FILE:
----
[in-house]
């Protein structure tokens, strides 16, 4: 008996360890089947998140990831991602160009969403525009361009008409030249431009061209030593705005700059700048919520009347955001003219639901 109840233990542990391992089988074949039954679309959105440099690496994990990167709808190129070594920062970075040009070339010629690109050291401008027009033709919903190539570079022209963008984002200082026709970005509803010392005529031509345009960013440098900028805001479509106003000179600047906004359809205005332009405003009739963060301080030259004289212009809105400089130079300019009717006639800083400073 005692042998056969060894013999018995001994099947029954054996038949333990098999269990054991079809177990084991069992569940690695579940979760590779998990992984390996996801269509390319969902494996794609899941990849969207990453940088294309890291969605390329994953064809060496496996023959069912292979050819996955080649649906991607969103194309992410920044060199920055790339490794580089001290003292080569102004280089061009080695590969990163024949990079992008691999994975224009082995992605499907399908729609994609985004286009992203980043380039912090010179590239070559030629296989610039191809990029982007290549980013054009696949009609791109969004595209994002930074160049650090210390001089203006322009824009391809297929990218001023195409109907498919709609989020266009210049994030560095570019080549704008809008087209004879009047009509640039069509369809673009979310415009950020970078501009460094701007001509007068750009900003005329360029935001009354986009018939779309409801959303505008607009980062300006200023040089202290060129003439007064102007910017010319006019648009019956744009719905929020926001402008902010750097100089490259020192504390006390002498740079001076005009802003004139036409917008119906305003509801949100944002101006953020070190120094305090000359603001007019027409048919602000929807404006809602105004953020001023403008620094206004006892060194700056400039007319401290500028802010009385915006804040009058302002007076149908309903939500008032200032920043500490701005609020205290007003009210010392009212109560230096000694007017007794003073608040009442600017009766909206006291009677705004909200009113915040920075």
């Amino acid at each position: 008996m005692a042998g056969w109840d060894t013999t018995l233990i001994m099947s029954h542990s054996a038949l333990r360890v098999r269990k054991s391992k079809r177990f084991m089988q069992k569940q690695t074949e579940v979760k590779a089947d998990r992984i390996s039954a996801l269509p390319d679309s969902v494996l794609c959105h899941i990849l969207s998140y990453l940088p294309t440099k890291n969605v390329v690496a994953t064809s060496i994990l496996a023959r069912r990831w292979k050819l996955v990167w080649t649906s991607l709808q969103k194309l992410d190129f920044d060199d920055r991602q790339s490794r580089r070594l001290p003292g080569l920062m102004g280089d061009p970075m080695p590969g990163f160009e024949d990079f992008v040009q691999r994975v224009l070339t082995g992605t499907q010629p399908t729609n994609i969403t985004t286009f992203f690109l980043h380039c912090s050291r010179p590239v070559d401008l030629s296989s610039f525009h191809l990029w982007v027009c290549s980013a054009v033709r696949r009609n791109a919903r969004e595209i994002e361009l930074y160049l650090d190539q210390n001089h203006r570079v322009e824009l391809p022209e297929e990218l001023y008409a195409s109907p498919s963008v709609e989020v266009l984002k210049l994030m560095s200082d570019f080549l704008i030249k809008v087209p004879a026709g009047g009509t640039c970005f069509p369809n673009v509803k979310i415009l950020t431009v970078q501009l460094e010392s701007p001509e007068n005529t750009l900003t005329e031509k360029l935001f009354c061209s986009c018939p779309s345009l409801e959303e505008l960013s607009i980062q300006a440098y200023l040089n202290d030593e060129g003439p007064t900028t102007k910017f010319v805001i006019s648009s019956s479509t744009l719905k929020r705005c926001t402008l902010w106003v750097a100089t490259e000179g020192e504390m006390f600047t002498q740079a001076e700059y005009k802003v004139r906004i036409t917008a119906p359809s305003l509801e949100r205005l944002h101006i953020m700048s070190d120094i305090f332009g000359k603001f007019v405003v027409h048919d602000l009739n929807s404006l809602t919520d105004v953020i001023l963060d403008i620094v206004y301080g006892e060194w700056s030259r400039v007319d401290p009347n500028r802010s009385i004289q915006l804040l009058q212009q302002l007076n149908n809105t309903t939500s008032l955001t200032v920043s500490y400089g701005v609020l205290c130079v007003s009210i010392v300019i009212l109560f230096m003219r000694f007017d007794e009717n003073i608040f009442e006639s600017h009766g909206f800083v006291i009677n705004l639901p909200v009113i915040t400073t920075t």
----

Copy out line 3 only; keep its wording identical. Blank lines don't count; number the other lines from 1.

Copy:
């Amino acid at each position: 008996m005692a042998g056969w109840d060894t013999t018995l233990i001994m099947s029954h542990s054996a038949l333990r360890v098999r269990k054991s391992k079809r177990f084991m089988q069992k569940q690695t074949e579940v979760k590779a089947d998990r992984i390996s039954a996801l269509p390319d679309s969902v494996l794609c959105h899941i990849l969207s998140y990453l940088p294309t440099k890291n969605v390329v690496a994953t064809s060496i994990l496996a023959r069912r990831w292979k050819l996955v990167w080649t649906s991607l709808q969103k194309l992410d190129f920044d060199d920055r991602q790339s490794r580089r070594l001290p003292g080569l920062m102004g280089d061009p970075m080695p590969g990163f160009e024949d990079f992008v040009q691999r994975v224009l070339t082995g992605t499907q010629p399908t729609n994609i969403t985004t286009f992203f690109l980043h380039c912090s050291r010179p590239v070559d401008l030629s296989s610039f525009h191809l990029w982007v027009c290549s980013a054009v033709r696949r009609n791109a919903r969004e595209i994002e361009l930074y160049l650090d190539q210390n001089h203006r570079v322009e824009l391809p022209e297929e990218l001023y008409a195409s109907p498919s963008v709609e989020v266009l984002k210049l994030m560095s200082d570019f080549l704008i030249k809008v087209p004879a026709g009047g009509t640039c970005f069509p369809n673009v509803k979310i415009l950020t431009v970078q501009l460094e010392s701007p001509e007068n005529t750009l900003t005329e031509k360029l935001f009354c061209s986009c018939p779309s345009l409801e959303e505008l960013s607009i980062q300006a440098y200023l040089n202290d030593e060129g003439p007064t900028t102007k910017f010319v805001i006019s648009s019956s479509t744009l719905k929020r705005c926001t402008l902010w106003v750097a100089t490259e000179g020192e504390m006390f600047t002498q740079a001076e700059y005009k802003v004139r906004i036409t917008a119906p359809s305003l509801e949100r205005l944002h101006i953020m700048s070190d120094i305090f332009g000359k603001f007019v405003v027409h048919d602000l009739n929807s404006l809602t919520d105004v953020i001023l963060d403008i620094v206004y301080g006892e060194w700056s030259r400039v007319d401290p009347n500028r802010s009385i004289q915006l804040l009058q212009q302002l007076n149908n809105t309903t939500s008032l955001t200032v920043s500490y400089g701005v609020l205290c130079v007003s009210i010392v300019i009212l109560f230096m003219r000694f007017d007794e009717n003073i608040f009442e006639s600017h009766g909206f800083v006291i009677n705004l639901p909200v009113i915040t400073t920075t």